Lady grappler Jordynne Grace has turned heads and raised eyebrows during the course of her three years in the wrestling business. The 18 year-old has already taken on some heavy hitters in the indy scene and established herself as one to watch as her notoriety grows, both in the ring and throughout cyberspace. She recently talked to regarding her experiences, and her opinions and philosophy regarding various aspects of the pro wrestling world.

Jordynne, you've really built a reputation for yourself over the past year or so. You've wrestled from the Deep South well up into the Midwest, you've garnered coverage in Pro Wrestling Illustrated and you're really gathering something of a following online. For people who aren't familiar with your work, please share a bit about your recent work in the ring and your biggest accomplishments to date.

The two biggest things I've had the opportunity of doing while living in the Midwest are Wrestling in AAW in Chicago and opening the Queen & King of the DeathMatch in a non-tournament bout vs Lufisto. Oh! And wrestling in Beyond, a place that many follow and may increase my following tremendously.

Now while this may not seem like much, all three of these companies (AAW, IWA, Beyond) all have incredible followings and have extremely dedicated fans.

Regarding some of the online stuff, it seems like some of your male fans have developed a rather…enthusiastic appreciation for your physical appearance. Does it bother you that some people focus on your looks than on your talent as a wrestler? Do you think that this mentality in general has a harmful effect on the business aspect of women's wrestling?

No and no. I've worked extremely hard to look the way I do, and it's nowhere NEAR the way I want to look but the fact that the fans I have love the way I look now inspires me to work even harder in the physical aesthetic department. Let's be honest here, WWE doesn't sign female wrestlers based on how good they are in the ring...unless you're Sara del Ray, and she isn't exactly front and center. Most fans that don't watch the indies have no idea who she is. She's beautiful, but not "model" and "WWE" beautiful. It's their company and their choice. Eye candy sells. Most everyday men aren't watching wrestling because of the females' technical ability or fluidity or high flying finesse. They're waiting for the moment we bend over or ass-shake taunt the other girl in the face. There's really no point in complaining about something that's NEVER going to change. Long story short, I love the attention and fans my body bring me.

You've squared off against some of the biggest and best names in independent women's wrestling but you've also taken on your fair share of guys in the ring. How different is intergender competition from wrestling other women?

Hell, I think I've wrestled more men since I've been up here than women...Men are obviously much stronger and more athletic than me. Some of the best matches Ive seen have been between men and women. I prefer wrestling men over women as it normally makes for a better match in general, as I think most women would agree. I've wrestled some EXTREMELY talented men and women since being up here, including Lufisto, Melanie Cruise, Heidi Lovelace, The Hooligans, Zac Sawyers, and Matt Knicks. They're all amazingly talented and I've been extremely lucky to stand toe-to-toe with every one of them.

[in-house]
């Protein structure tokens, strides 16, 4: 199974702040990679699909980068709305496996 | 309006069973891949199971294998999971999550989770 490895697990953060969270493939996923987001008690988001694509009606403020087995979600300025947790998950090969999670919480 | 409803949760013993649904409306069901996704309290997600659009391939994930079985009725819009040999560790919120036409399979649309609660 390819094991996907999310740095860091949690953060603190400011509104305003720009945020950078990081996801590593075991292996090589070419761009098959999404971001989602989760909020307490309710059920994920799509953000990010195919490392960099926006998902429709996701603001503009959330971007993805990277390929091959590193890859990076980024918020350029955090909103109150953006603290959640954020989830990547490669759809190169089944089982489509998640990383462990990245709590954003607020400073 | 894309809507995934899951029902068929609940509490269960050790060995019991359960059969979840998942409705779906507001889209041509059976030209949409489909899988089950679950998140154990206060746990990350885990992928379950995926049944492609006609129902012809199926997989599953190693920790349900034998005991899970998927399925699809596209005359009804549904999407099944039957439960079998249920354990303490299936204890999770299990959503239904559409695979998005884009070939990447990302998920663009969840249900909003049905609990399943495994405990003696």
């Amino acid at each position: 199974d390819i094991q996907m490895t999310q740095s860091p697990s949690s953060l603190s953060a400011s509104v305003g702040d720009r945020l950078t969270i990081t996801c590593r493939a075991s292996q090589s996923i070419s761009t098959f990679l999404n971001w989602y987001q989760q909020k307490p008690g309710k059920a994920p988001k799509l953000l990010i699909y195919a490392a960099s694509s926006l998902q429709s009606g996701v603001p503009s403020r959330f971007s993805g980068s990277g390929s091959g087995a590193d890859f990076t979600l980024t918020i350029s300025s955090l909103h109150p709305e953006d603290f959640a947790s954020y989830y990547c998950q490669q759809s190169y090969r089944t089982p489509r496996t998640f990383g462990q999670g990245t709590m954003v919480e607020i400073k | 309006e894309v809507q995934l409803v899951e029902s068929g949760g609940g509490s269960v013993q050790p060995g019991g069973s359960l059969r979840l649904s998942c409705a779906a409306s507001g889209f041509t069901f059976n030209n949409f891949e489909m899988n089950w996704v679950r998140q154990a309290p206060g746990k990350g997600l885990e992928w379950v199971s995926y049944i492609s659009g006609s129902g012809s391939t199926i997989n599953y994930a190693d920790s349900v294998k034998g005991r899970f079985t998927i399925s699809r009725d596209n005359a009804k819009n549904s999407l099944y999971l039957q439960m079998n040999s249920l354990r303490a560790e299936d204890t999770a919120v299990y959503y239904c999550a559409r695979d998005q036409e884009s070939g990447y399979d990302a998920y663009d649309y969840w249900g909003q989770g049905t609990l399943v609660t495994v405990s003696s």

You've publicly discussed your affection for lucha libre and indicated that this led to your involvement and success in the Chicago-area GALLI promotion. Do you think that lucha libre still has an integral role in the development and evolution of big companies like ROH, TNA and WWE or is it more or less a niche market for the business nowadays?

In my very personal opinion, it's definitely catered toward more of a niche market. It's not featured very prominently, if at all and none of these companies show us any TRUE lucha's all integrated with the American wrestling style. Watch CMLL and then watch a Sin Cara match. Completely different.

Via social media, you recently mentioned you might be taking a little time off soon and that you're thinking about moving. How will this affect your work in the wrestling business?

This is true! I'm taking most of the month of July off to prepare for my move back to Texas. I've spent a full year in the Midwest without going back once and I miss my family like crazy. I only plan on being back in Texas for a few months then I'm headed back out again. My plans on where to go are very up in the air at the moment but I'm leaning towards area where my other half resides at the moment. I'm hoping to work a lot down in Texas in the short time that I'm there and I will also be doing a month tour in Mexico.

But I don't think it will affect my career too much as I plan on coming right back as soon as possible, and the Mexico tour will certainly do some good for me.

For fans that haven't seen you perform in the ring, what's the best way to check out your work?

I frequently post to my fan page and twitter links to all my matches...which you can "like" and "follow" on and @jordynnegrace.


Episode 17 of AAW Pro Wrestling's ongoing series is now posted on YouTube. The show's main event features Michael Elgin taking on AAW heavyweight champion Shane Hollister in a match for the title. Hollister is supported at ringside by Scarlett Bordeaux in an impressive bout that spans almost twenty minutes. Elgin fans really need to check this one out. You can view the entire episode here.

At Rockstar Pro's July 2 show in Dayton, Ohio, Rockstar Pro Champion Aaron Williams pinned Nate Wings in a non-title match and Jake Crist & Alex Colon defeated American Luchacore Champion Matt Taylor & Big Jim Hutchinson in a chairs match.


Thomas Rude contributed to this article.

Mike Bessler is a Contributing Writer for Pro Wrestling Illustrated.

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